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dc.contributor.authorVear, Craigen
dc.identifier.citationVear, C. (2014) Exploring the Creativity Code - Investigations into the use of Fuzzy Logic and Artificial Intelligence in the composition of Hypermedia performance.en
dc.descriptionPresented at INTETAIN 2014, 6th International Conference on Intelligent Technologies for Interactive Entertainment, that will take place in Chicago, United States, July 9–11, 2014en
dc.description.abstractThis paper will reflect on several practice-based investigations that examined the transformational effect of performing artists collaborating with thinking machines. A series of works have been created that forefront the laptop as performer. Embedded within the algorithmic logic of these machines are aesthetic choices that contribute to the fluid realisation of each work. In a sense, these machines are endowed with the composer’s aesthetic choices, which are realised live through performance and their interaction with humans. Piece 1: Three Last Voices (2012) was commissioned by Vale of Glamorgan International Music Festival uses generative algorithms and networked communications to present scores to improvising musicians. Piece 2: Black Cats and Blues a hypermedia concerto for cello and digital technologies (2013-4) uses camera analysis of the performer’s motions. Piece 3: QuickSilver for dancer, cello, Kyma and digital projection technology (2014) uses audio and video tracking to generate scores and visual design. Each of these are considered as hypermedial organisms in which the boundaries of individuality are blurred through the interaction of digital technology, and creativity is fused selflessly within a lived understanding of a whole instrument. This paper will reflect upon the human computer relationship between the corporeal performers with the technological performers, and review existing work on mapping human creativity (e.g. H Zedan et al 2008). Furthermore, it will ponder on the Turing Test nature of these findings, by identifying what it was in the code that the humans understood to be ‘exhibiting intelligent behaviour equivalent to, or indistinguishable from, that of a human’. In short, is there such a thing as a Creativity Code?en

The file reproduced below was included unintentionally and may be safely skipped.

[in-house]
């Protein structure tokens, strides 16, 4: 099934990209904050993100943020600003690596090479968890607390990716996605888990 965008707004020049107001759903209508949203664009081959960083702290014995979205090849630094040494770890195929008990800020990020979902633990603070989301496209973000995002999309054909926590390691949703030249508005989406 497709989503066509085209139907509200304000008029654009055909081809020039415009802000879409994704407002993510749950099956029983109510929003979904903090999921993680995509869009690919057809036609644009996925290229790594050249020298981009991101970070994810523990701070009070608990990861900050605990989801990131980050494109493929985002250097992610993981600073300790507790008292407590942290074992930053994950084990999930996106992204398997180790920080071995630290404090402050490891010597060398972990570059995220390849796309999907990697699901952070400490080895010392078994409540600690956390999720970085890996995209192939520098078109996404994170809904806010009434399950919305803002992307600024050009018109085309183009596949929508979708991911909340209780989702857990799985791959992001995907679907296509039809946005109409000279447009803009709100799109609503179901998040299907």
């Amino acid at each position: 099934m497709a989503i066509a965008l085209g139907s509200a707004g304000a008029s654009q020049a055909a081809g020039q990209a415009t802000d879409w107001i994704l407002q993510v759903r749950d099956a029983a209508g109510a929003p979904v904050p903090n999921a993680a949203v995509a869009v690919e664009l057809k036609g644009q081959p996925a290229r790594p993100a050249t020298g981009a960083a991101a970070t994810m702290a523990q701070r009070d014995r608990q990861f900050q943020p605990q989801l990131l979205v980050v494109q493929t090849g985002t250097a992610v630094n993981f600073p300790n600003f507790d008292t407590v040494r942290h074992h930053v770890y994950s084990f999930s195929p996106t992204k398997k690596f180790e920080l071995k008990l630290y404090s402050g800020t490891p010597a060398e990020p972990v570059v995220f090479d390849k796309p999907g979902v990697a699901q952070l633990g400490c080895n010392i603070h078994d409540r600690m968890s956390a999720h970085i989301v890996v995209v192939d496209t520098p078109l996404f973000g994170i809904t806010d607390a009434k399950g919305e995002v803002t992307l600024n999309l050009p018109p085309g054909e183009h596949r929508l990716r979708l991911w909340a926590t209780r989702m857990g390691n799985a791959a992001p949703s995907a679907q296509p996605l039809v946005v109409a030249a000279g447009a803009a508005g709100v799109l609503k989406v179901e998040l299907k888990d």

dc.titleExploring the Creativity Code - Investigations into the use of Fuzzy Logic and Artificial Intelligence in the composition of Hypermedia performanceen
dc.researchgroupPerformance Research Groupen
dc.researchinstituteMusic, Technology and Innovation - Institute for Sonic Creativity (MTI2)en

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